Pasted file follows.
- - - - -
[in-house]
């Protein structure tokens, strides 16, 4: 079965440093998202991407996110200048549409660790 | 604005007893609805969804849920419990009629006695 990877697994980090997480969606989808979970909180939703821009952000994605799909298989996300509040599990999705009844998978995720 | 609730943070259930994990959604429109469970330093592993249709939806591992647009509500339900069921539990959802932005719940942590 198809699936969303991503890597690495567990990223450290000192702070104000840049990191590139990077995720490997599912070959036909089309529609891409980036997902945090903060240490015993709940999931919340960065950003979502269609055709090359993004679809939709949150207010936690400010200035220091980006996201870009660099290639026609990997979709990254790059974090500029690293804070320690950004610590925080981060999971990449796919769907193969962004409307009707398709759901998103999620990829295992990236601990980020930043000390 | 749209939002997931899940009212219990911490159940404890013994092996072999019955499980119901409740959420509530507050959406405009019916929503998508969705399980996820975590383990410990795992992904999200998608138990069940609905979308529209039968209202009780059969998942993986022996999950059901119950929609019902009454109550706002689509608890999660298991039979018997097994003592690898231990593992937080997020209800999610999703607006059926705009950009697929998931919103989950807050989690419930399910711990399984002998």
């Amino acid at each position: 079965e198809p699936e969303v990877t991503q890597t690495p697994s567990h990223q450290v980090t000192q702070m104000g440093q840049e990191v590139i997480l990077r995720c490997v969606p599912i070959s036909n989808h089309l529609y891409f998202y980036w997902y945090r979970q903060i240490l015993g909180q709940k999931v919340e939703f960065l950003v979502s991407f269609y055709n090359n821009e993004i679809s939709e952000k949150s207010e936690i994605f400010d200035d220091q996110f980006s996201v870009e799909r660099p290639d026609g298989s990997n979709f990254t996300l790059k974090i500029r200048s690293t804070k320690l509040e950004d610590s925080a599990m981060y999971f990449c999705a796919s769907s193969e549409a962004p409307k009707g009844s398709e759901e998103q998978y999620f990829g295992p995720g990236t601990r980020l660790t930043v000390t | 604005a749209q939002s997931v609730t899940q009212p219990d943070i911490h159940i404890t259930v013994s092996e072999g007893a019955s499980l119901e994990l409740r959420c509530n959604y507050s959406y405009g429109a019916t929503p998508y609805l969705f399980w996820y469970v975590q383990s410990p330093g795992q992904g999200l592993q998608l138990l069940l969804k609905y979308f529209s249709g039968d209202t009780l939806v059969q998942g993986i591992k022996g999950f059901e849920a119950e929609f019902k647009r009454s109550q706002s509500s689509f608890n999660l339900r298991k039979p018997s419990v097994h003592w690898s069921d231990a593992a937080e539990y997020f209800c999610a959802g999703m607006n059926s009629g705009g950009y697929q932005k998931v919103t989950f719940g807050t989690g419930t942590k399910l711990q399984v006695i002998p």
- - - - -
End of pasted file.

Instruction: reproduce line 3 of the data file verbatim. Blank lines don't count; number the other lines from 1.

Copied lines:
């Amino acid at each position: 079965e198809p699936e969303v990877t991503q890597t690495p697994s567990h990223q450290v980090t000192q702070m104000g440093q840049e990191v590139i997480l990077r995720c490997v969606p599912i070959s036909n989808h089309l529609y891409f998202y980036w997902y945090r979970q903060i240490l015993g909180q709940k999931v919340e939703f960065l950003v979502s991407f269609y055709n090359n821009e993004i679809s939709e952000k949150s207010e936690i994605f400010d200035d220091q996110f980006s996201v870009e799909r660099p290639d026609g298989s990997n979709f990254t996300l790059k974090i500029r200048s690293t804070k320690l509040e950004d610590s925080a599990m981060y999971f990449c999705a796919s769907s193969e549409a962004p409307k009707g009844s398709e759901e998103q998978y999620f990829g295992p995720g990236t601990r980020l660790t930043v000390t | 604005a749209q939002s997931v609730t899940q009212p219990d943070i911490h159940i404890t259930v013994s092996e072999g007893a019955s499980l119901e994990l409740r959420c509530n959604y507050s959406y405009g429109a019916t929503p998508y609805l969705f399980w996820y469970v975590q383990s410990p330093g795992q992904g999200l592993q998608l138990l069940l969804k609905y979308f529209s249709g039968d209202t009780l939806v059969q998942g993986i591992k022996g999950f059901e849920a119950e929609f019902k647009r009454s109550q706002s509500s689509f608890n999660l339900r298991k039979p018997s419990v097994h003592w690898s069921d231990a593992a937080e539990y997020f209800c999610a959802g999703m607006n059926s009629g705009g950009y697929q932005k998931v919103t989950f719940g807050t989690g419930t942590k399910l711990q399984v006695i002998p």